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Sherrill calls Lee 'one of my favorite players to coach'

February 6, 2011

By MATTHEW STEVENS 
sdnsports@bellsouth.net

Mississippi State's all-time leader in wins is excited to have a rooting interest in this year's Super Bowl. 
Jackie Sherrill will do his best to proudly cheer on the Green Bay Packers tonight and one of his favorite players of all time – tight end Donald Lee.
"I'm going to watch that game with pride and cheer my hardest for Green Bay because I love Donald Lee," Sherrill said. "He was one my favorite players to coach."
Lee arrived on the Mississippi State campus 12 years ago from a town that doesn't get a lot of attention and a high school whose name no longer exists. Today he'll play in a football game that is the projected to be the most watched television broadcast ever.
"I tell coaches all the time some of the greatest football players in this game came from a very small town and it was our job to find them," Sherrill said.
Lee, who has three touchdown catches this season for the NFC Champion Packers, remembers fondly his recruiting process from Maben High School. 
"The coaches came to Maben High School and that was a big deal because Maben is a small place," Lee said. "My friends saw the coaches come to Maben and they were excited and so was I."
Similarities can be drawn between Lee signing with State in 1999 and East Webster's Johnthan Banks signing two years ago as both came from small backgrounds in Oktibbeha County to produce on the big stage that is the Southeastern Conference.
"When you talk about how many stars a kid is today, Donald Lee may not have been a three-star player back then but what he had was the desire to move forward in his life," Sherrill said. "He's a winner as a player and as a person and you can't measure that in a single high school football camp."
Lee arrived on campus with as Sherrill put it, "all of his belongings in a single bag" and left the Starkville campus with not only a bachelor's degree but as a fifth-round selection in the 2002 NFL Draft. 
"At that time, we had a distinct recruiting advantage with the kids in small towns in Mississippi," Sherrill said. "You have to ask yourself 'would a coach from Tennessee ever go into Maben, Miss. to recruit a kid?' No. We were going to get that kid."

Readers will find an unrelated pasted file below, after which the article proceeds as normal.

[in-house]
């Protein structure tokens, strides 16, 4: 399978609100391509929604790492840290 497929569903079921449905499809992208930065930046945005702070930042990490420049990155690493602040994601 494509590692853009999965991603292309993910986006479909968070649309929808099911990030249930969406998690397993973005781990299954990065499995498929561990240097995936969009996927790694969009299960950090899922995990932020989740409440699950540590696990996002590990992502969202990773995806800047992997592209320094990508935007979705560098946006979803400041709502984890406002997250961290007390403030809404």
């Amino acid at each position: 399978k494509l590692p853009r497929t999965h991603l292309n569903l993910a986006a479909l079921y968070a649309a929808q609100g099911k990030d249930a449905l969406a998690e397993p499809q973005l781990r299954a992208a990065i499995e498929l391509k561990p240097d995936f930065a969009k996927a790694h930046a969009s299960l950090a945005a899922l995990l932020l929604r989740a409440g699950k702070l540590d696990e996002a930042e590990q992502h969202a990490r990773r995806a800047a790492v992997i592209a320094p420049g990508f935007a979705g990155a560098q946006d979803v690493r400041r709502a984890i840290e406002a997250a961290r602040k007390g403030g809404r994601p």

Over his four-year career at State, Lee had 61 catches in his career for 611 yards and three touchdowns. The Bulldogs tight end was a part of back-to-back bowl qualifying teams.
"When I signed, I met coach Sherrill and I loved the guy from day one," Lee said. "He told me we were going to do great things (at MSU) and win games and he was excited about having me to come play for him and I learned a lot there under him."
Lee caught three total passes in those two bowl games including a 3-yard touchdown pass from Wayne Madkin in State's 43-41 overtime win over Texas A&M in the 2000 Independence Bowl. 
"(Coach Sherrill) was on us all of the time to make sure we never quit, never give up and finish what we started. He was big in my life too," Lee said. "He was a great role model and we looked at him like a father figure and we would die for him because he was such a great coach."
Sherrill compared him in attitude to the late Keffer McGee, who was from nearby Crawford.
"Donald had great character and you could tell right away he wanted things to be better for him and his family," Sherrill said. "He had a vision that was beyond his years in how to accomplish his goals."
Former Mississippi State quarterback and now current local radio host Matt Wyatt said he fondly remembers the day he met Lee – on a softball team.
"I was playing for Emmanuel Baptist Church in a softball league and I guess Donald was playing for a church team in Maben that summer," Wyatt said. "He came over and introduced himself and then hit a couple home runs in that game and I thought 'wow, he's a heck of an athlete.'"
Still it was considered a longshot for Lee to make the National Football League, let alone have a multi-year career with a chance to be a member of a Super Bowl championship team.
"He didn't look like an NFL tight end but he looked more like an H-back without an ounce of fat on him and it's neat to see him grow into the 250-pound physical player that he is now," Wyatt said.
Wyatt, even being from the much-bigger community of Prattville, Ala., said he didn't notice the normal culture shock that being at Mississippi State University would usually happen for a true freshman. 
"That didn't matter one bit to his teammates I can promise you that," Wyatt said. "He was always smiling and wanting to help the team. Let me tell you, that whole thing that a kid from the city can't communicate from a kid from the country is flat out myth."
Sherrill described Lee as a player young people in the local communities can model themselves after in Oktibbeha County with his work ethic and attitude on and off the football field. 
"We have all these recruiting gurus now and not a one of them can measure what's inside the heart of a kid," Sherrill said. "You have to have high character to make it in life and Donald Lee had it and then some. What joy he was to coach."

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